Cartels throw up all sorts of ethical dilemmas and questions. The Australian Competition and Consumer Commission's answer is to get on the front foot and partner education with enforcement to combat them.

      PubDate: Tue, 16 Oct 2012 13:57:32 GMT
       
  • Issue 89 - The banking and finance oath
    • Abstract: Bell, David
      With banks worldwide on the reputational back foot after the fallout of the GFC, the establishment of the Banking and Finance Oath, which can be taken on a voluntary basis by finance industry workers in Australia, is timely.

      PubDate: Tue, 16 Oct 2012 13:57:32 GMT
       
  • Issue 89 - Alleviating homelessness
    • Abstract: Goldie, Cassandra
      There is no doubt that Australia's housing and homelessness services are currently stretched and simply unable to meet growing demand for services. Among solutions are social housing and affordable rental programs - but there needs to be greater investment in such initiatives to ensure their long term viability.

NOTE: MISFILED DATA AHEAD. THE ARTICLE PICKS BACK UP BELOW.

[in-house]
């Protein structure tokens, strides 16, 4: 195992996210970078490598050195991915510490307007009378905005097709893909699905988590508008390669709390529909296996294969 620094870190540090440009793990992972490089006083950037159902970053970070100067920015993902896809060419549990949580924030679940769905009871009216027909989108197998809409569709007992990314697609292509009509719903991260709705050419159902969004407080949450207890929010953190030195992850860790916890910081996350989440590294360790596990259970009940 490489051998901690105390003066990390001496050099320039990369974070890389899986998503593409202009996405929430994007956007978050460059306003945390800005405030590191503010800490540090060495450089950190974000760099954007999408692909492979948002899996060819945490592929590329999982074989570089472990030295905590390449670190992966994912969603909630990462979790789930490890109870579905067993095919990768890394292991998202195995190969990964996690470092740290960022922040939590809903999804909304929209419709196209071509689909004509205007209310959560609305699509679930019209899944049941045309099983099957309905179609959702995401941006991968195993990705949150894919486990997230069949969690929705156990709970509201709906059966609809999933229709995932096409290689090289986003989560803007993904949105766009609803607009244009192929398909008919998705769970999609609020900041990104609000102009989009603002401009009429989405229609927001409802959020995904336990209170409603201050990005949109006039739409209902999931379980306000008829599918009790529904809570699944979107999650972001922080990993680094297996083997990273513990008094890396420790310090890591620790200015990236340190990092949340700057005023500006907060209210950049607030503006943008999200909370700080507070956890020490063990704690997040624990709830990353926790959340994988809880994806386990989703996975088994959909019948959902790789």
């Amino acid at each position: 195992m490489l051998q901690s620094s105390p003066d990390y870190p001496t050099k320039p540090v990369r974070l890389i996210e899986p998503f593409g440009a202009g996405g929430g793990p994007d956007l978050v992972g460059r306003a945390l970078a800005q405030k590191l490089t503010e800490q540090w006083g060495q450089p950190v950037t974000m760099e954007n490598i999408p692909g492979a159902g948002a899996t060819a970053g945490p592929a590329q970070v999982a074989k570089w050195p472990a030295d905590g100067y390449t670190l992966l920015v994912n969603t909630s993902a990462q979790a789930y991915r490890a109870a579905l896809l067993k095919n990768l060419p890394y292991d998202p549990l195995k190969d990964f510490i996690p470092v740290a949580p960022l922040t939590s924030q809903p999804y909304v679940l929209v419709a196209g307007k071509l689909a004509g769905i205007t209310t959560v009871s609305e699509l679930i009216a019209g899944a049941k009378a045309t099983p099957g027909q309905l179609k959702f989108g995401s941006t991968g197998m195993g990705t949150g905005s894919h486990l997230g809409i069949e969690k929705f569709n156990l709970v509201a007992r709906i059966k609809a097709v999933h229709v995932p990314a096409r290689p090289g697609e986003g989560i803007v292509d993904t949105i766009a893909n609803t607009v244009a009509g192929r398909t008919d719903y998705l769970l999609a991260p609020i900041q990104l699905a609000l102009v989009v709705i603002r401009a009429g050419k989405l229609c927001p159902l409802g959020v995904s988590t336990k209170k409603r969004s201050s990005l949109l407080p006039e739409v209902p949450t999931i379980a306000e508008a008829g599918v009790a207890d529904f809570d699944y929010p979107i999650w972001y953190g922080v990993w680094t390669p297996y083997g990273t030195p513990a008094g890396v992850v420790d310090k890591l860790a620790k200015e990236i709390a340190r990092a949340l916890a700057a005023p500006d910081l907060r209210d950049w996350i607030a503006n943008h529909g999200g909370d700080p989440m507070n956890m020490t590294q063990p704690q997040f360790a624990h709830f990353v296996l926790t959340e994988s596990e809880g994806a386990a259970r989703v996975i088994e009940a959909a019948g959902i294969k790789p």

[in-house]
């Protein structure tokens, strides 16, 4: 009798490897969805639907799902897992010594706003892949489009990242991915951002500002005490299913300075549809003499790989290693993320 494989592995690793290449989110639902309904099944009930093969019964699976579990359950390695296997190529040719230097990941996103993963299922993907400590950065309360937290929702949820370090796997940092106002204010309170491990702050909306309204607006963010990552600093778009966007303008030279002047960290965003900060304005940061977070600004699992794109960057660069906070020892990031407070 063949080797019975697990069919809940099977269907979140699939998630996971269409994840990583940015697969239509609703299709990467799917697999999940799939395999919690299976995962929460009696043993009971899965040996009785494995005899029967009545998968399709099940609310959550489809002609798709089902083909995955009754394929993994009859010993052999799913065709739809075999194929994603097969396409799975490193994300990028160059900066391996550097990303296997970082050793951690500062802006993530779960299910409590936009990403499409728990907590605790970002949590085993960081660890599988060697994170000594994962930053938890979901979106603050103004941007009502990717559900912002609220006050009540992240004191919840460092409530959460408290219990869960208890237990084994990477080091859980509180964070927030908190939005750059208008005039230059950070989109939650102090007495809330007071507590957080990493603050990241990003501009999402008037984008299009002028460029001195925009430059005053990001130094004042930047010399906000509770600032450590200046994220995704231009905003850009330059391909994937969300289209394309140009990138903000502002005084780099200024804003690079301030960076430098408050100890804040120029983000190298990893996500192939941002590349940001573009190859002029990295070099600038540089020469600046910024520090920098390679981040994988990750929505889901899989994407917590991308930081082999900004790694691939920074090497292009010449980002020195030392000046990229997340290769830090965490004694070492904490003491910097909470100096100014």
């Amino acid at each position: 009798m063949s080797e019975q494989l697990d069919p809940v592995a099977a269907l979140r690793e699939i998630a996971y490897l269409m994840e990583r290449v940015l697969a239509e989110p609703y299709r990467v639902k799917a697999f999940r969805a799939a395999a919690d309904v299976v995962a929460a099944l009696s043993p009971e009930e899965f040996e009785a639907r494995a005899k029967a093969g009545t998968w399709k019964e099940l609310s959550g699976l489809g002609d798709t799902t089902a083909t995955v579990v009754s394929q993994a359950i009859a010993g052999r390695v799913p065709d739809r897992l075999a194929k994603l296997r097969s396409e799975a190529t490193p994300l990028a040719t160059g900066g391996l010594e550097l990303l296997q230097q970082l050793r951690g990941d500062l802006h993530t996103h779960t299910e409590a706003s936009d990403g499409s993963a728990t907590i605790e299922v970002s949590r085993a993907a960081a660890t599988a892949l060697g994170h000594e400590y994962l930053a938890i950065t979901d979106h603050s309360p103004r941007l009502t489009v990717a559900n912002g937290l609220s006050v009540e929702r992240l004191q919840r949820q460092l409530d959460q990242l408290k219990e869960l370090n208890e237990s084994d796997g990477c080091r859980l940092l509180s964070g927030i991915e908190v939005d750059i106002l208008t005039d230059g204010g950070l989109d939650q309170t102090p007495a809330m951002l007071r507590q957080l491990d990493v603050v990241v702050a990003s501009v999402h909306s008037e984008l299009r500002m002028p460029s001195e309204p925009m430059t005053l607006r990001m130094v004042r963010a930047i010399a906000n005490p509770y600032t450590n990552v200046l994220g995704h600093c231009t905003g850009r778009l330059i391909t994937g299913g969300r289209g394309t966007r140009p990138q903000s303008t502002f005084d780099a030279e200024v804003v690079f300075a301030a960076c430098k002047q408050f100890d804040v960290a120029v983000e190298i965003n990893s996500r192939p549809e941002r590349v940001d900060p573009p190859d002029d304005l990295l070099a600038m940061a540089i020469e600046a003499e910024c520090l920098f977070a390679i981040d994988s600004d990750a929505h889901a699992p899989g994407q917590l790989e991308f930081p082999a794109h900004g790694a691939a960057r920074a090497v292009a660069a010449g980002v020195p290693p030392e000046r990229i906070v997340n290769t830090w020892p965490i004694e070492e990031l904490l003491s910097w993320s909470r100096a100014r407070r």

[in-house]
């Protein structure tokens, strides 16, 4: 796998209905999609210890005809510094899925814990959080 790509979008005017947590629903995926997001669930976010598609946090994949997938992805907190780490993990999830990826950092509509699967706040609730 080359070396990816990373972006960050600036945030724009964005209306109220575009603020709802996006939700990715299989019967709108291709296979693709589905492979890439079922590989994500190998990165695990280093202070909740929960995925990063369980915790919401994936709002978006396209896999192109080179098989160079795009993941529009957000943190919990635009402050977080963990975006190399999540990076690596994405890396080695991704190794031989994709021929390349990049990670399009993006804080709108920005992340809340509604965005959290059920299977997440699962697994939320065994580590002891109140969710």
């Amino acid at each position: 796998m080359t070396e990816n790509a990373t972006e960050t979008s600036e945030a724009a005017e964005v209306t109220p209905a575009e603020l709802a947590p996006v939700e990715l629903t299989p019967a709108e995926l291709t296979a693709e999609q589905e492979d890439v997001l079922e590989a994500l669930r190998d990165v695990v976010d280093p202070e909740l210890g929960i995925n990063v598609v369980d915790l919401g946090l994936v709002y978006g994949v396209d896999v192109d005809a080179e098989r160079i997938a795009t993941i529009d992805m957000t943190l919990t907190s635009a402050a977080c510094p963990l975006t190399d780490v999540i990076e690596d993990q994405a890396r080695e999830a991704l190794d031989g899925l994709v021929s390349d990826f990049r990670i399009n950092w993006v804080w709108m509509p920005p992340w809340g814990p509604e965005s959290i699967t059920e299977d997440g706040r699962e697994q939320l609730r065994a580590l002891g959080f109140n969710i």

PubDate: Tue, 16 Oct 2012 13:57:32 GMT
       
  • Issue 88 - Ethi-call hypothetical case study
    • Abstract:
      Who can contact the Ethi-call service and what can they call about' The hypothetical example below has been created by our ethics counsellors to give an insight into the types of callers and possible dilemmas faced. If you're facing a dilemma at home or work, one that doesn't seem to have a right or wrong answer, there's someone you can talk to. Our trained Ethi-call counsellors help you explore your dilemma, supporting you to reach a solution that fits with your circumstances, principles and values.

      PubDate: Tue, 16 Oct 2012 13:57:23 GMT
       
  • Issue 88 - The australian global reporting initiative conference on
           sustainability and integrated reporting
    • Abstract: Whitaker, Victoria
      The inaugural Australian Global Reporting Initiative (GRI) Conference on Sustainability and Integrated Reporting was hosted by GRI's Focal Point Australia in Melbourne from 26-28 March 2012, with the support of the Australian Government.

      PubDate: Tue, 16 Oct 2012 13:57:23 GMT
       
  • Issue 88 - Pornography and education
    • Abstract: Arliss, Julie